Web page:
When you’re digging into a subject on the internet, there comes a point at which the site links you’re following become known paths, and those paths start doubling back on each other with increasing frequency. It’s at this stage that you confront two possibilities:
- You’ve discovered all there is to discover on the subject.
- You’ve discovered a self-contained network on the subject, and there are other undiscovered networks dedicated to the same subject.
It seems counterintuitive that this could happen in an information age defined by search-engine and browser arms races, but it happens to me all the time. I search on a given subject, I follow the links, I seem to run out of fresh links, then I sit there, wondering: is there another system of links out there just like this? Am I missing it? Am I not searching for the correct keyword, variable or wildcard?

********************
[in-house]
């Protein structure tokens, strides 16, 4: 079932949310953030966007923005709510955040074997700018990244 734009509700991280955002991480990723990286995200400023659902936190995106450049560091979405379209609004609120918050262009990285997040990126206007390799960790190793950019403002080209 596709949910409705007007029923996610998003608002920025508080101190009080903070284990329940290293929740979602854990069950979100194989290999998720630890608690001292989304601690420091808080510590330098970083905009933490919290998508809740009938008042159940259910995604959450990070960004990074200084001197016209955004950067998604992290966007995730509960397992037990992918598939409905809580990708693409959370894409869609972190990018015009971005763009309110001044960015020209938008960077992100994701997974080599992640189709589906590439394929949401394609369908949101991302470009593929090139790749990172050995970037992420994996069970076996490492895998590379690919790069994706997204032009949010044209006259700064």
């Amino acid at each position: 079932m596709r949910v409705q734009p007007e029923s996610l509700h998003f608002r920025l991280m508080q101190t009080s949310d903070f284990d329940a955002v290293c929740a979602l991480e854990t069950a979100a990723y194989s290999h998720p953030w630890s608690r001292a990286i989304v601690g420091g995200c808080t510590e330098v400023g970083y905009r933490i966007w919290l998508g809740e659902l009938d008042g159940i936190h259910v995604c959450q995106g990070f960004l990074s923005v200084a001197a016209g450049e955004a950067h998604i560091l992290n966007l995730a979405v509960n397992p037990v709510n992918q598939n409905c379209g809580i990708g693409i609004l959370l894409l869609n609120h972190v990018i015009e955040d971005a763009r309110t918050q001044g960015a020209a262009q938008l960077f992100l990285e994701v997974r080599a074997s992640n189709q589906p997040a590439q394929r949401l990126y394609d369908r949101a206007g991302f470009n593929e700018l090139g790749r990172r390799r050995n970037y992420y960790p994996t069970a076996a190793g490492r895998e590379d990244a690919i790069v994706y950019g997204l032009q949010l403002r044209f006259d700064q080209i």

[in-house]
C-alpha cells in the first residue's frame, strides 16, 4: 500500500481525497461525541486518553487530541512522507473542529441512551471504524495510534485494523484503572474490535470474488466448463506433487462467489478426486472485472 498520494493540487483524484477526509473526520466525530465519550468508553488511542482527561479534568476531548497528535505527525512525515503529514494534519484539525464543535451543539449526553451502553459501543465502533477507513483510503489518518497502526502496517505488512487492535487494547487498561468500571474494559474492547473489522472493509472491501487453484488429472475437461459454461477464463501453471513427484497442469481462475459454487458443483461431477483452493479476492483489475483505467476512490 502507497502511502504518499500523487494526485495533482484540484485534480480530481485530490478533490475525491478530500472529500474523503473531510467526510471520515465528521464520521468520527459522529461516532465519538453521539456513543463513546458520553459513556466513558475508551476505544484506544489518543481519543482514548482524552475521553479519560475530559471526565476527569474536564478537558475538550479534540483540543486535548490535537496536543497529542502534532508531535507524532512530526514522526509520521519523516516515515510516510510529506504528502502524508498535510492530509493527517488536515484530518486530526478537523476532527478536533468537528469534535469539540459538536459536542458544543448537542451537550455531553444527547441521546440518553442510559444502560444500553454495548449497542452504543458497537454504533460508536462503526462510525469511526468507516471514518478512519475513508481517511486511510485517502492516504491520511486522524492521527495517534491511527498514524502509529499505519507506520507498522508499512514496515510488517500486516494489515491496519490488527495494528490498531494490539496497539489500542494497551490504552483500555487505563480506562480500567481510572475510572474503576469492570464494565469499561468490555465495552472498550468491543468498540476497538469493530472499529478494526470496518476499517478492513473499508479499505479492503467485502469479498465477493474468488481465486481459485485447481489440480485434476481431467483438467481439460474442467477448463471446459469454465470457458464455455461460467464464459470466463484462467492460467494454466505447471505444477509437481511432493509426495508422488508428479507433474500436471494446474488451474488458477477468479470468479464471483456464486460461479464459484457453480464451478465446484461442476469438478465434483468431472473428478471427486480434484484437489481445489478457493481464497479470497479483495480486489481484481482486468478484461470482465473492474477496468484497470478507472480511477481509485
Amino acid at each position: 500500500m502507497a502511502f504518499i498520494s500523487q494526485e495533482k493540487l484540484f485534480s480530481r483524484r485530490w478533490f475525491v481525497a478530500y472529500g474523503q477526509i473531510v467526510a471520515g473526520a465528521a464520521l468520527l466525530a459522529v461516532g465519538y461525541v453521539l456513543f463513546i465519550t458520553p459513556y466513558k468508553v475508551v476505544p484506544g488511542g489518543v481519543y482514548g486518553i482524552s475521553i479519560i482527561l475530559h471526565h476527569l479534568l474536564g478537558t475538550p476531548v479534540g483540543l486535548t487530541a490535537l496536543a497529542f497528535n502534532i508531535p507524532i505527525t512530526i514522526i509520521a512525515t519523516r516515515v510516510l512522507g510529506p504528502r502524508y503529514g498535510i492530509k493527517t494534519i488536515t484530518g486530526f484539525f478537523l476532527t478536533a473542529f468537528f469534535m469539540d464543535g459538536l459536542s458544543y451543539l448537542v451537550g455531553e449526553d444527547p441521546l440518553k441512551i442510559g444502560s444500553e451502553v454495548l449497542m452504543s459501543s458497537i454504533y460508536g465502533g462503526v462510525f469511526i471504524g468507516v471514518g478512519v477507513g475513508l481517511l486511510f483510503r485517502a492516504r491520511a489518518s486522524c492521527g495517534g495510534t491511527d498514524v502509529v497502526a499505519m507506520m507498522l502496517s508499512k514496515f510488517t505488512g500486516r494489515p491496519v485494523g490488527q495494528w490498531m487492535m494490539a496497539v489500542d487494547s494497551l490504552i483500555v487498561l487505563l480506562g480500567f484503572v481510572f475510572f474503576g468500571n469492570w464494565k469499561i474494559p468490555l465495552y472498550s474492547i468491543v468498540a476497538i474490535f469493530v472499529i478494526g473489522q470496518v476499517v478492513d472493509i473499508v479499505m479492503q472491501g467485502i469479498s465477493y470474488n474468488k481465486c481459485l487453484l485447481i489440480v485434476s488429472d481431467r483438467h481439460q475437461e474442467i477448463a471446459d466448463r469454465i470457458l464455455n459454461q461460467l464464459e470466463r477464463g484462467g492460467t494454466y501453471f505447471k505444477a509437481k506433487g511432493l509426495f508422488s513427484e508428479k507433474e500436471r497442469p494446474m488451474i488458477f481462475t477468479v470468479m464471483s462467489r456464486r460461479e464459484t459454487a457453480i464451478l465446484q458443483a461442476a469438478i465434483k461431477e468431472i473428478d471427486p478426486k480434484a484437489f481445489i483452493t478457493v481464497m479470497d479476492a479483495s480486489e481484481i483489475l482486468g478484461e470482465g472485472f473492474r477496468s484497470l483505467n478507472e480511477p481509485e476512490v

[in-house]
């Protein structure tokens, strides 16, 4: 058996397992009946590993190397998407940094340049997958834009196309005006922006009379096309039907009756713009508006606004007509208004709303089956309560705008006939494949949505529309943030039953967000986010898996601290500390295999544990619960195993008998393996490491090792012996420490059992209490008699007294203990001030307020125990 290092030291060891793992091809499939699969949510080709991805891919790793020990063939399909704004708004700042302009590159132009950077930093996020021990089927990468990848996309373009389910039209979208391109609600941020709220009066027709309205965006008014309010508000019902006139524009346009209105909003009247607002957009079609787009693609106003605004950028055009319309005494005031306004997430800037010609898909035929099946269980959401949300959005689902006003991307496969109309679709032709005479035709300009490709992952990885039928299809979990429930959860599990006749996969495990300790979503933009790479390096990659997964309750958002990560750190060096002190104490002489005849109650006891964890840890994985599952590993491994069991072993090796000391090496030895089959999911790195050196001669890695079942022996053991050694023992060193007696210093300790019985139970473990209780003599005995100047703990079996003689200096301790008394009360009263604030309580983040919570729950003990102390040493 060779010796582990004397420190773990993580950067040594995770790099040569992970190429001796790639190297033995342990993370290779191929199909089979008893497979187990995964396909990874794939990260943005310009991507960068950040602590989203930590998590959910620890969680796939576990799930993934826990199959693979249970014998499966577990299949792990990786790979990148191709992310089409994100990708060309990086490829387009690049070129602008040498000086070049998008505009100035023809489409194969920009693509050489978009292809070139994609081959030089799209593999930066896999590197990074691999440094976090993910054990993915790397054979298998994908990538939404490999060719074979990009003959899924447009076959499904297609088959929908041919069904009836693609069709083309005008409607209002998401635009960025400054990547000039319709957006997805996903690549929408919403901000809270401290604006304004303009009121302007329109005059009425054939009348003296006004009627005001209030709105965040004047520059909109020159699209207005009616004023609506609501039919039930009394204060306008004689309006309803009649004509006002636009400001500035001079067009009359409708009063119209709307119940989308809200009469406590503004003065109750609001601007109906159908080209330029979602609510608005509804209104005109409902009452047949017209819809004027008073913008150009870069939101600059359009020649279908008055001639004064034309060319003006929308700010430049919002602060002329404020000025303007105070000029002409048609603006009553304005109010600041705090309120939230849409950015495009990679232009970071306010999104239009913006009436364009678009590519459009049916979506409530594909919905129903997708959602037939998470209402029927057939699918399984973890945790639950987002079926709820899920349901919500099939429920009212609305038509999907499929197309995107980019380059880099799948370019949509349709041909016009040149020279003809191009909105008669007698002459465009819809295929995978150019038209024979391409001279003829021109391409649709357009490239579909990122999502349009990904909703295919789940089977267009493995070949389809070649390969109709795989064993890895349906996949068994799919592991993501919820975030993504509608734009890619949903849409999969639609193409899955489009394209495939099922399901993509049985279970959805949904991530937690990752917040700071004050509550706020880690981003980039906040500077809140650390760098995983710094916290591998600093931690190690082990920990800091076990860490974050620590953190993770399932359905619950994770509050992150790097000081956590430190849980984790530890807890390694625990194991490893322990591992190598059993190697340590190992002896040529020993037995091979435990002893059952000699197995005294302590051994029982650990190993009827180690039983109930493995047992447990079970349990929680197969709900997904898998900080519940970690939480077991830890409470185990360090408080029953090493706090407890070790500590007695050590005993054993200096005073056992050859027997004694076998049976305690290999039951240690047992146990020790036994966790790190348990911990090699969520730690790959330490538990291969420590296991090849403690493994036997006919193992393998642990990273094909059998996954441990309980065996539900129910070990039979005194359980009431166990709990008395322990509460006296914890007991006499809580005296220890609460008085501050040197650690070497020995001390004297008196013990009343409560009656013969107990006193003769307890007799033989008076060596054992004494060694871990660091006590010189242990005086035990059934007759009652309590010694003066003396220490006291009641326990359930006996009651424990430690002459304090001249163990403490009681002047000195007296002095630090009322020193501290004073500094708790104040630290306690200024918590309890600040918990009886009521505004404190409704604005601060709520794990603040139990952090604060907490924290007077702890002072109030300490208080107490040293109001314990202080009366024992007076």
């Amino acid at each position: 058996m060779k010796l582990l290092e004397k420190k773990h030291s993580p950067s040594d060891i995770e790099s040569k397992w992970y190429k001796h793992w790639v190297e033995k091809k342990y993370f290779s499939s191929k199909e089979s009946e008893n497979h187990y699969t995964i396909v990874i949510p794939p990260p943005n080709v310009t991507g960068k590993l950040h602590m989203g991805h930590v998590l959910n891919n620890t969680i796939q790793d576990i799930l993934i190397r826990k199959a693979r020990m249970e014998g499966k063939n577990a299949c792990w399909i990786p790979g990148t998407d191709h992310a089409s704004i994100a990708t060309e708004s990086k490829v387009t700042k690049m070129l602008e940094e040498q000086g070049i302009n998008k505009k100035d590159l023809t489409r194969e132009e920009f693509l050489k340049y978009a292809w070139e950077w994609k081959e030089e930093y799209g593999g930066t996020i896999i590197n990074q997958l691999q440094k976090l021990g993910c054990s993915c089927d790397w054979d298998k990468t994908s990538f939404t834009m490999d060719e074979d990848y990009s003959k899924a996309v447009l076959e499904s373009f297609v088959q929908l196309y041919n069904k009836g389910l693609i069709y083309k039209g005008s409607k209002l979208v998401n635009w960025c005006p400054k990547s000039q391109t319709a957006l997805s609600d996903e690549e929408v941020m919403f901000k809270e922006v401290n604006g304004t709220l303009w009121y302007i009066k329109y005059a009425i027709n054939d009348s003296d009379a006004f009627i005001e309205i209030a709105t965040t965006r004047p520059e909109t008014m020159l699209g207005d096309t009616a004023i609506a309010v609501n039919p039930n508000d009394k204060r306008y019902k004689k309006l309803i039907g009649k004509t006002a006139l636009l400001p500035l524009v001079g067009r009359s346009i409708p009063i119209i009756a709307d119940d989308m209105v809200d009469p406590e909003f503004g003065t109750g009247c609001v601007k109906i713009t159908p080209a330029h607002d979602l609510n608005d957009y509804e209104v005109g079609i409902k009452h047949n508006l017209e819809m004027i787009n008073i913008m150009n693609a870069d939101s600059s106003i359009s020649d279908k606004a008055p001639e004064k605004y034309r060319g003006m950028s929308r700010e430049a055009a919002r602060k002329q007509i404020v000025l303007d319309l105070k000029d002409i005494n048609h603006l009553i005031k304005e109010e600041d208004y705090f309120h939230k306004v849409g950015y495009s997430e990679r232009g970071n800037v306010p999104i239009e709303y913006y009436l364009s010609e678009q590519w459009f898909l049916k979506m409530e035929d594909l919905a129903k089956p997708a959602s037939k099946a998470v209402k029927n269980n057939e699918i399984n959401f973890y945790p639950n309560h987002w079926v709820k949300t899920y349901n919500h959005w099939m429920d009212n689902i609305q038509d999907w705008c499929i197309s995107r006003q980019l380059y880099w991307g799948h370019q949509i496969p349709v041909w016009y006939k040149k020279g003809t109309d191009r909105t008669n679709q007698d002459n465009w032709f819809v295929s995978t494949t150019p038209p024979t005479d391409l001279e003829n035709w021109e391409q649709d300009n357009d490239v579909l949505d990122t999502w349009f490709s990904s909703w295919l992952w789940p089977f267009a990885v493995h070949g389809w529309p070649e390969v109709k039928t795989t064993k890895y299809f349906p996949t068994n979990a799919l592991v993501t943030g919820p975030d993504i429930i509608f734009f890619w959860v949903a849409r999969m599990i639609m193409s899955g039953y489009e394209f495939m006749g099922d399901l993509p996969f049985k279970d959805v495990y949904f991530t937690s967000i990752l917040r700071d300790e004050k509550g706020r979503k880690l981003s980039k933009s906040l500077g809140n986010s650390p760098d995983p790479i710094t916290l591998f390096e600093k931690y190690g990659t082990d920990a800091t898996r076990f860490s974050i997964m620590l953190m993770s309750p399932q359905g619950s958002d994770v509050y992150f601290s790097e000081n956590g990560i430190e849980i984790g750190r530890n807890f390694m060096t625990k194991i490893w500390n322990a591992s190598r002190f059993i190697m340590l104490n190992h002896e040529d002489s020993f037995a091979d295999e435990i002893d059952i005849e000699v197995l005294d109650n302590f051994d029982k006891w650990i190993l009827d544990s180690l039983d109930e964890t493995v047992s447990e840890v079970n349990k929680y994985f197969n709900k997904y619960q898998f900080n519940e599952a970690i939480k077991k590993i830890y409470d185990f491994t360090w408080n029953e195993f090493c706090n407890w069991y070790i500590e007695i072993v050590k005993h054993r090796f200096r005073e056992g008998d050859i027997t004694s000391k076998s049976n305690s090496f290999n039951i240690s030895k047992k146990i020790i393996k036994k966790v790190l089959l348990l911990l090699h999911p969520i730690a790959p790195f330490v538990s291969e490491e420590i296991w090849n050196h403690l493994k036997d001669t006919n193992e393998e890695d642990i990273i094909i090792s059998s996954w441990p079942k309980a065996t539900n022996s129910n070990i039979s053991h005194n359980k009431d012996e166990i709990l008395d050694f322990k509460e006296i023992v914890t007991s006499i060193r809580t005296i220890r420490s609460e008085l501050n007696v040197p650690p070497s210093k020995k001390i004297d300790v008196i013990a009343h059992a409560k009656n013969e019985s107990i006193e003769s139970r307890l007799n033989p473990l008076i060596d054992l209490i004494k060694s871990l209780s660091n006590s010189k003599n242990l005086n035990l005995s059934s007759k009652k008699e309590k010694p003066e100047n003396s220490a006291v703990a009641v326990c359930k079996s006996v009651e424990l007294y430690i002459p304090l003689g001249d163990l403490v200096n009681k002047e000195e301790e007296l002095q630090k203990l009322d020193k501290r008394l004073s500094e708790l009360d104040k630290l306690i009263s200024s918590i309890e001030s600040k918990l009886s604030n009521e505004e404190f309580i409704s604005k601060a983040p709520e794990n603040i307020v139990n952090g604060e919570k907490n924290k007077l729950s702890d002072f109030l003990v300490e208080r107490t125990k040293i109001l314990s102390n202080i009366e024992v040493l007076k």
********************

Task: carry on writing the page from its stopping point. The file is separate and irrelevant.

Maddeningly, there is no way to verify either possibility without actually searching for something that may not be there, and even then the best you is call off the dogs when the sun goes down and tell everybody back at the camp that you did your best. I mean, in the spy business this is why CIA operatives go funny in the head looking for moles. You can’t prove a negative.
I say this as preamble to frame my experience of stumbling onto April L. Hamilton and her various online incarnations. It’s also a lesson in doing due diligence as a researcher, which means digging into web sites, following links, reading comments, following links in comments, and generally being exhaustive in the way that you would be if you thought a big pile of money was waiting for you to find it. [ Read more ]